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Report - - Woodhead Railway Tunnel Longdendale,Peak District | Underground Sites |

Report - Woodhead Railway Tunnel Longdendale,Peak District

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Has anyone got any further than the 2inch of my camera lens into the woodhead tunnel.Its 3miles long and opened in 1954 and closed in 1981,i think one of its main uses was to transport coal from yorkshire/notts to manchesters sure someone on the sight could add a bit of history to this thread and maybe some better pics.....





This last ones not one of mine.....


The tunnel in the first photo looks like the 'new' Woodhead tunnel, it replaced two separate bores nearby (Your bottom picture) which I think are covered by the trees to the left in your first photo.

I think the advertising at the time called it Britain's first all electric main line when it opened. It was 1500V DC so was different to the rest of the man line system which was energised at 25Kv AC, and so part of the reason given for closing it at the time was the cost of modernisation.

Looks like your first picture was also taken from what's left of Woodhead station though it's only a guess as the concrete structures look like old platforms

The old bores were taken over by the CEGB to carry power cables across the peaks and so as far as I am aware are still in existence too.

Hope that is of interest?


It was originally to haul coal from Barnsley to Manchester.

After electrification, they had a remarkable concept that the loaded coal trains going downhill into Manchester used their motors for braking, and fed power BACK into the overhead wires, which was used to pull empty trains back uphill and thus saved electricity.

The overhead wiires were 1500V DC. Aftre closure the locos were sold to the Dutch railways, and only went out of use fairly recently. There is one in the Manchester Science Museum.

Chris S

I visited the tunnels in 1986 and 1988. In 1986, you could walk through, the track ended just inside the tunnel (a single track was kept "just in case" the line reopened). It was a crying shame the line was closed, especially as the "new" tunnel had only opened in 1954....however, a lot of the line's staple freight was disappearing during that time (coal from the Yorkshire pits).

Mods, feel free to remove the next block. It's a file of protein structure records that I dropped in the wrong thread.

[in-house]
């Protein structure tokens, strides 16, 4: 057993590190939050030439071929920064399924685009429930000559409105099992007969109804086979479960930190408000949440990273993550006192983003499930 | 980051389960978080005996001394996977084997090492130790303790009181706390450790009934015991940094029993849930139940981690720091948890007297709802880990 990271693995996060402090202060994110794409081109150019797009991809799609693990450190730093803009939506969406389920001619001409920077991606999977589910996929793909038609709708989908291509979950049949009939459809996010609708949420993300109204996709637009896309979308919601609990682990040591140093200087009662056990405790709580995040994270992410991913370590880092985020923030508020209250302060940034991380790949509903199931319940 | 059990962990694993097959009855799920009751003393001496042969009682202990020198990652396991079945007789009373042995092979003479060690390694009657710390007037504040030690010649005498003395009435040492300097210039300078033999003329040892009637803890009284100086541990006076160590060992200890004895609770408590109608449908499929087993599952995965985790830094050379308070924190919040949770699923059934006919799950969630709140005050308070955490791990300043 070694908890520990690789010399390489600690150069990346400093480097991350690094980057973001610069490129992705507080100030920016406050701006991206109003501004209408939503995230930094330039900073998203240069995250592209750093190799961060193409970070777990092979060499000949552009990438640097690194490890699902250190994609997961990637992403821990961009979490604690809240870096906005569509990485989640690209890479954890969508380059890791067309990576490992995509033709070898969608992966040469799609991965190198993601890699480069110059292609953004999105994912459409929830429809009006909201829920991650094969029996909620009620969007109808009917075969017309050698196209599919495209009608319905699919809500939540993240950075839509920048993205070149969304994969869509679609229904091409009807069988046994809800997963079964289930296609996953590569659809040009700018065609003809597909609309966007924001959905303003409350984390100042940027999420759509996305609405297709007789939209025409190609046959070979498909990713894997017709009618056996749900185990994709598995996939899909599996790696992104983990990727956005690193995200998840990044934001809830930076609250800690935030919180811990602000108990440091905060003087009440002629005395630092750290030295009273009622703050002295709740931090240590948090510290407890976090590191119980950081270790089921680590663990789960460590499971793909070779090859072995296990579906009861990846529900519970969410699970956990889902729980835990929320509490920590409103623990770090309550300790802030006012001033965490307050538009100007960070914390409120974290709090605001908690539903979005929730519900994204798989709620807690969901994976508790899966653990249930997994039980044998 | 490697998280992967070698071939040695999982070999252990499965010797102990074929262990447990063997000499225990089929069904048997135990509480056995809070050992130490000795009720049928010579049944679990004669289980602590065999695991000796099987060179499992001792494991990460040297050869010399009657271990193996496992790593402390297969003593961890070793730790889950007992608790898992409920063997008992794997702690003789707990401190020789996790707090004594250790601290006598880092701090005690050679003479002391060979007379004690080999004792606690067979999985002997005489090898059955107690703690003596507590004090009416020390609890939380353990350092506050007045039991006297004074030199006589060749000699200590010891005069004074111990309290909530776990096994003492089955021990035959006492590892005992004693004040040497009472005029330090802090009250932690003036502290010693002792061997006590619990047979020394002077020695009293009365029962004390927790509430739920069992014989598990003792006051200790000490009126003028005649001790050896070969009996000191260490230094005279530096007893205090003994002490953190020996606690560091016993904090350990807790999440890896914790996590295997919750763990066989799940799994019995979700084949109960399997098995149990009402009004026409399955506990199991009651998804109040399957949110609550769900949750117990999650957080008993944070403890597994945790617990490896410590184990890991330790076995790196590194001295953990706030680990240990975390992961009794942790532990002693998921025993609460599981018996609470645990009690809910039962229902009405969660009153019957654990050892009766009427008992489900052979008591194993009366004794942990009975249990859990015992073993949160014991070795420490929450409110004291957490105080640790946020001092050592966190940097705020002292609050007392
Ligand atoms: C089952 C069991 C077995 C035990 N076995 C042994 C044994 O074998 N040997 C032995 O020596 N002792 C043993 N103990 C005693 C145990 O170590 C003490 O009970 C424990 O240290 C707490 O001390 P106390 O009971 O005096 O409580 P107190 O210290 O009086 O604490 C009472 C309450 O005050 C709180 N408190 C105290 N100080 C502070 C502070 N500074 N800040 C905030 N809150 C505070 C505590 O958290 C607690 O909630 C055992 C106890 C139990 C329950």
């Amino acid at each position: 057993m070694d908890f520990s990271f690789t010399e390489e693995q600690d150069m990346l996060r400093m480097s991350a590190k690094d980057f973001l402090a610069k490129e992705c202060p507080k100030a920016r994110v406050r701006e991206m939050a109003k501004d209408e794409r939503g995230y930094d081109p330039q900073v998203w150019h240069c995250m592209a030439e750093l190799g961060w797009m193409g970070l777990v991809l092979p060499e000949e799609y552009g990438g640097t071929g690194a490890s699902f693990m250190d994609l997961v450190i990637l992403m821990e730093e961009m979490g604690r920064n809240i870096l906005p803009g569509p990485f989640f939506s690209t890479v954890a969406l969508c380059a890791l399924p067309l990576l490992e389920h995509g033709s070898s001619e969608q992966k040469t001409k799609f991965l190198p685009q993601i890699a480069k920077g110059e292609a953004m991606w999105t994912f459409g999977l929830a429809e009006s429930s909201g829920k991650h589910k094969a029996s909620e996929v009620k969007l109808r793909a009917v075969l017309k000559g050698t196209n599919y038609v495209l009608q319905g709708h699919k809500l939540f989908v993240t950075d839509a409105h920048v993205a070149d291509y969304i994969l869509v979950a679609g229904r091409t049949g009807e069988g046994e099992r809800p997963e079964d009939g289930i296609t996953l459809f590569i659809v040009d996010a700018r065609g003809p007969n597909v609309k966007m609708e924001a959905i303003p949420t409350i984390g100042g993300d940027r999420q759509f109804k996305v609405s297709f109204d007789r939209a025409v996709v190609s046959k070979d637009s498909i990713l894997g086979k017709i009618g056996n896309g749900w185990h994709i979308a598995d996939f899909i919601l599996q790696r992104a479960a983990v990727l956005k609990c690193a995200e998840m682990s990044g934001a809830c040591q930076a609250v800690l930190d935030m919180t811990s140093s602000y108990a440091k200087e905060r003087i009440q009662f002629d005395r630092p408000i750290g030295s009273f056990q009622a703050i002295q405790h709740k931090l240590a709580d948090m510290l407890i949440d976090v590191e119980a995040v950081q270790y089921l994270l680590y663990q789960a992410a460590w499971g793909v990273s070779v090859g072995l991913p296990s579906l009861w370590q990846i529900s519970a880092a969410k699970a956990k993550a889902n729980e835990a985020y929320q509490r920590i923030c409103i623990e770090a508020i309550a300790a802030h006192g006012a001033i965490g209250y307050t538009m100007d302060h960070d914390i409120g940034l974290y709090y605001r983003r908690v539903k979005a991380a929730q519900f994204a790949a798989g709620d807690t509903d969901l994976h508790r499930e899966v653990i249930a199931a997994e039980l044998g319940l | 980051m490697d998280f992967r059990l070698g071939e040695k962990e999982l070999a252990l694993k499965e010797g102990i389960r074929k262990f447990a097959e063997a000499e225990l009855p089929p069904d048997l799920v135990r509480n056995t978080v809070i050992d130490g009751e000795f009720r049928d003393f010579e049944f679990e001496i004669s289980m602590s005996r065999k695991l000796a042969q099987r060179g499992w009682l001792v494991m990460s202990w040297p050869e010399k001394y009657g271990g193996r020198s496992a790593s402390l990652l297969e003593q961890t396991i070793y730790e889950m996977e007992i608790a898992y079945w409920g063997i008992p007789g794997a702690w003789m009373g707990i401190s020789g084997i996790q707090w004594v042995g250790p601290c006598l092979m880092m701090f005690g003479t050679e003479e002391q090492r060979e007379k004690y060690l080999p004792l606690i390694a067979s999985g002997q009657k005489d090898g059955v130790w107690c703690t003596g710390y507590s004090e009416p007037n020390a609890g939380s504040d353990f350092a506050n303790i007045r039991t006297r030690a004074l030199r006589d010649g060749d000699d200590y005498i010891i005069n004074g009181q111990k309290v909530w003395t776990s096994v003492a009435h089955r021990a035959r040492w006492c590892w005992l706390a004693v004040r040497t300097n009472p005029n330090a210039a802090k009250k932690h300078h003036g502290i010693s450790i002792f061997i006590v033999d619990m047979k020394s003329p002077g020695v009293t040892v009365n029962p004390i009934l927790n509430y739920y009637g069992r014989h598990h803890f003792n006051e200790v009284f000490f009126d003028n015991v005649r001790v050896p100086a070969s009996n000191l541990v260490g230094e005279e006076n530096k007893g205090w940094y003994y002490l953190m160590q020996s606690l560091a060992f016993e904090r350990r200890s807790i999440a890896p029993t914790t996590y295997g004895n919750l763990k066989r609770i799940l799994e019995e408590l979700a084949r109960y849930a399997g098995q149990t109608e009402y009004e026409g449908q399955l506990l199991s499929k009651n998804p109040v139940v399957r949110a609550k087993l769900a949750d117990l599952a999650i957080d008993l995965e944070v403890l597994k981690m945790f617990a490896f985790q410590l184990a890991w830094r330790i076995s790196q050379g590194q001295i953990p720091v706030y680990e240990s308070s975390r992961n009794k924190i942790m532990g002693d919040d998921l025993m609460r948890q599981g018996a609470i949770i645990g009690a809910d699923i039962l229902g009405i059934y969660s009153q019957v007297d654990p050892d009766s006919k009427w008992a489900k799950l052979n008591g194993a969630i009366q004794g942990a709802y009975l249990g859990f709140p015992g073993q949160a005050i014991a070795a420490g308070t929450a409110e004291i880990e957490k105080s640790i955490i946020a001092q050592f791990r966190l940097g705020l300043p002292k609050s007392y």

It used to carry an hourly Manchester to Sheffield express until 1970, but one of the reasons it foundered was that it was electrified at 1500vDC, and 25kvAC was adopted as standard for any future overhead, leaving the MSW (Manchester, Sheffield, Wath) system isolated.
The older tunnels carry the National Grid powerlines through the hill as mentioned earlier, to save spoiling the Pennines with pylons. On a cold day, you can see steam rising from the old ventilation tunnels on the moors above (the power lines are immersed in continuously flowing oil, as they get to immense tempearture in that small space)
The closure of the new tunnel was surrounded in controversy, as it was thought at one time that it would be used to upgrade the A628 above.....nothing has happened as yet....

ps-how do I attach pictures please??


I’ve found some notes in an old book on Woodhead Tunnel, they may be of interest, so I’ll summarise. Apologies for only having good old imperial measurements. If you don't know what a bushell or a pole is, tough.

The north bore was used, because it was continuously stone lined, the south bore was not. However, there was a problem of soot – up to almost a foot thick. Water could not be used to clear it because of pollution (reservoirs nearby), so it was blasted off by air jets.

The soot on the floor was mixed with lime, cement and old ballast, and set to make a decent hard floor – very clever.

The old stone lining didn’t have any weep holes, and ground water pressure was causing it to bulge (a common problem in lined tunnels), so grout was forced in, to strengthen and fill voids.

Almost half of the lining was repointed – 33000 sq yards. There were 6 ventilation shafts, 1,3&4 were filled with stone, 5 was partially filled, the biggest one, no. 2 was repointed so that it may be used in the future for ventilation if more cables were installed.

The south bore is used for emergency access, and is connected by cross passages and steel doors.

I understand that the old signal box in the middle is still there – it was not used for too long because of the crappy conditions. It was certainly there in the 60's 'cos a colleague at work has seen it.

The cables heat up, so they are insulated with oil impregnated paper, in an oil filled pressured tube. This pressurisation had to be kept constant, even when being transported.

The cables are in a water filled trough, the water is pumped at a rate of 132 gallons a minute from Woodhead, to Dunford and back again. Heat exchangers at the Woodhead end dissipate the heat. The temperature rise is around 15 degrees centigrade at Dunford, and 35 degrees by the time it is back at Woodhead.

The cables were made by Pirelli (did they get a calendar?) There are 2 circuits, 3 cables (phases) each. There is a narrow gauge railway which presumably is used for maintenance, there is also cooling air fed through, especially to cool the 125 cable joints. It was activated in 1969 and cost £2.75 million.